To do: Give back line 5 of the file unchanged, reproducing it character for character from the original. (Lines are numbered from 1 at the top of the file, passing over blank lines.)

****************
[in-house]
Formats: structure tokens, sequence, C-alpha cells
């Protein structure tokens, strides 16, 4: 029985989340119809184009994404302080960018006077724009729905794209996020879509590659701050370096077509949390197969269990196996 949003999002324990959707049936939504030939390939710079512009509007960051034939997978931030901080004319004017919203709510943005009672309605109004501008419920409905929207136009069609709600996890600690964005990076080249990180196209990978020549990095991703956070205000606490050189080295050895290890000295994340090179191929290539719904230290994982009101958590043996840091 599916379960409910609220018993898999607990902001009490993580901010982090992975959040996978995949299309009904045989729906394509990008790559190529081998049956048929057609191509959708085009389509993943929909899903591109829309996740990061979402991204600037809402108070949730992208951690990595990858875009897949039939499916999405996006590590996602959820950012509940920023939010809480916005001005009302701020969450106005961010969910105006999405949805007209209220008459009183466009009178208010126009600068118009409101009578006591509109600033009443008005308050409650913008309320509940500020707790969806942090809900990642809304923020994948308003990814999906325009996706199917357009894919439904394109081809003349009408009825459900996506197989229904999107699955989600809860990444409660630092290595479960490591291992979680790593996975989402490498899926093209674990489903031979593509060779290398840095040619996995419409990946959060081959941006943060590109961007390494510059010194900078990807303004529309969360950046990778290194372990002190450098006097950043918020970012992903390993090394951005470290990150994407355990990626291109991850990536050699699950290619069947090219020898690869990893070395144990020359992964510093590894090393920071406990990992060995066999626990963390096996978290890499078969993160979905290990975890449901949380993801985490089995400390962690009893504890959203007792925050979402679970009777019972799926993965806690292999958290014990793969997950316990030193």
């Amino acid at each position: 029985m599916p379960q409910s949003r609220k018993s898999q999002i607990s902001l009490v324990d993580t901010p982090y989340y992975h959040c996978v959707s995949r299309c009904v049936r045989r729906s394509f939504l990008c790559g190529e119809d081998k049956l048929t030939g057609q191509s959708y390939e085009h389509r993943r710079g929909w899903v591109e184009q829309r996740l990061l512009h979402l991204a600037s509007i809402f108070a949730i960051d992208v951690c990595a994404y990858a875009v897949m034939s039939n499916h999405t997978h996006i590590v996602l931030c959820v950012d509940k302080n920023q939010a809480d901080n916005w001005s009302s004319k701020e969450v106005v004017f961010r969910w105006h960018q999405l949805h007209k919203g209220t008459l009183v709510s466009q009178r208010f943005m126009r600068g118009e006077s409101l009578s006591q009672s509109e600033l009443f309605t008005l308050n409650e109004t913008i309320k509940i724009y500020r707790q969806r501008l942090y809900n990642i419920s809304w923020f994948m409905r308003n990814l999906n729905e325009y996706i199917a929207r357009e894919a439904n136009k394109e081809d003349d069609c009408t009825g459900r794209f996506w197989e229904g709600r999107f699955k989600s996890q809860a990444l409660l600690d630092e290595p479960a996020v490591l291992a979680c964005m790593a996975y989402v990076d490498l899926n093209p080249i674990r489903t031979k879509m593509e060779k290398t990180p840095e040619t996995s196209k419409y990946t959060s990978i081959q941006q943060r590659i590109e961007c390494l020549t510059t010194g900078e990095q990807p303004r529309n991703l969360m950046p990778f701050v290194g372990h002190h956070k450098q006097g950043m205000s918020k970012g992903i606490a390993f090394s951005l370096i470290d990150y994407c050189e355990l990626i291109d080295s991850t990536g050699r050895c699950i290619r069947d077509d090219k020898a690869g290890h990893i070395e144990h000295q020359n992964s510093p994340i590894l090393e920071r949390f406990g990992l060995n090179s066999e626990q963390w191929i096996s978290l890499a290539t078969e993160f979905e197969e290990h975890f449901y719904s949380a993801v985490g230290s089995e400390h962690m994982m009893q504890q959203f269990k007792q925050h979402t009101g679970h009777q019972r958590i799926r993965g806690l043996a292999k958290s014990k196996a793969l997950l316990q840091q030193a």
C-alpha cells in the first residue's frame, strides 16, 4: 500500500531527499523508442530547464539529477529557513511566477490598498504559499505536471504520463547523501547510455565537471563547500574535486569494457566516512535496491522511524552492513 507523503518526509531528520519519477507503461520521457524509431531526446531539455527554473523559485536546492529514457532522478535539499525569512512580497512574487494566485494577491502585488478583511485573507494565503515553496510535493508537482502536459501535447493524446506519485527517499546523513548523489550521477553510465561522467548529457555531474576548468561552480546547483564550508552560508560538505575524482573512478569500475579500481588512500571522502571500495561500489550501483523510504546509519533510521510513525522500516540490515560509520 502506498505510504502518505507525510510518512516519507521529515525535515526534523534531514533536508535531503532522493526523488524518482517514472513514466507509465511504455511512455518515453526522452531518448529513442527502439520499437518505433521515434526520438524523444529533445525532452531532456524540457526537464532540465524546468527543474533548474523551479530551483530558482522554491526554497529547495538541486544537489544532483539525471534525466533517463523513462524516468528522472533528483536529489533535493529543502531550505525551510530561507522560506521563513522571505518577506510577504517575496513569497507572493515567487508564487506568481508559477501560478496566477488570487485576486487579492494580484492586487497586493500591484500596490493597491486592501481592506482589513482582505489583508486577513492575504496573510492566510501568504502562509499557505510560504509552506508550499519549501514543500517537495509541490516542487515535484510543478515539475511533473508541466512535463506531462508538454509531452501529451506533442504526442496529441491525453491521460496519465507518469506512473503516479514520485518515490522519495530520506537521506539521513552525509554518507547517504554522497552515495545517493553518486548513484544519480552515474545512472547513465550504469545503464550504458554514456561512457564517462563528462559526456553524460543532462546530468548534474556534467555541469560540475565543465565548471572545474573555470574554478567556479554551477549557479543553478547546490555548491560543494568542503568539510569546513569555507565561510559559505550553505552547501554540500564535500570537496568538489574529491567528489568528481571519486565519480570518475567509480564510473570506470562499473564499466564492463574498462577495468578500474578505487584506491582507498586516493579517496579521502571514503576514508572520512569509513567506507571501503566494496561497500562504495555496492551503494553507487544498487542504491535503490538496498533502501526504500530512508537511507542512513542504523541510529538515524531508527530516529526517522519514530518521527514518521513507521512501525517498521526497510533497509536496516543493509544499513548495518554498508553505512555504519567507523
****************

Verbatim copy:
C-alpha cells in the first residue's frame, strides 16, 4: 500500500531527499523508442530547464539529477529557513511566477490598498504559499505536471504520463547523501547510455565537471563547500574535486569494457566516512535496491522511524552492513 507523503518526509531528520519519477507503461520521457524509431531526446531539455527554473523559485536546492529514457532522478535539499525569512512580497512574487494566485494577491502585488478583511485573507494565503515553496510535493508537482502536459501535447493524446506519485527517499546523513548523489550521477553510465561522467548529457555531474576548468561552480546547483564550508552560508560538505575524482573512478569500475579500481588512500571522502571500495561500489550501483523510504546509519533510521510513525522500516540490515560509520 502506498505510504502518505507525510510518512516519507521529515525535515526534523534531514533536508535531503532522493526523488524518482517514472513514466507509465511504455511512455518515453526522452531518448529513442527502439520499437518505433521515434526520438524523444529533445525532452531532456524540457526537464532540465524546468527543474533548474523551479530551483530558482522554491526554497529547495538541486544537489544532483539525471534525466533517463523513462524516468528522472533528483536529489533535493529543502531550505525551510530561507522560506521563513522571505518577506510577504517575496513569497507572493515567487508564487506568481508559477501560478496566477488570487485576486487579492494580484492586487497586493500591484500596490493597491486592501481592506482589513482582505489583508486577513492575504496573510492566510501568504502562509499557505510560504509552506508550499519549501514543500517537495509541490516542487515535484510543478515539475511533473508541466512535463506531462508538454509531452501529451506533442504526442496529441491525453491521460496519465507518469506512473503516479514520485518515490522519495530520506537521506539521513552525509554518507547517504554522497552515495545517493553518486548513484544519480552515474545512472547513465550504469545503464550504458554514456561512457564517462563528462559526456553524460543532462546530468548534474556534467555541469560540475565543465565548471572545474573555470574554478567556479554551477549557479543553478547546490555548491560543494568542503568539510569546513569555507565561510559559505550553505552547501554540500564535500570537496568538489574529491567528489568528481571519486565519480570518475567509480564510473570506470562499473564499466564492463574498462577495468578500474578505487584506491582507498586516493579517496579521502571514503576514508572520512569509513567506507571501503566494496561497500562504495555496492551503494553507487544498487542504491535503490538496498533502501526504500530512508537511507542512513542504523541510529538515524531508527530516529526517522519514530518521527514518521513507521512501525517498521526497510533497509536496516543493509544499513548495518554498508553505512555504519567507523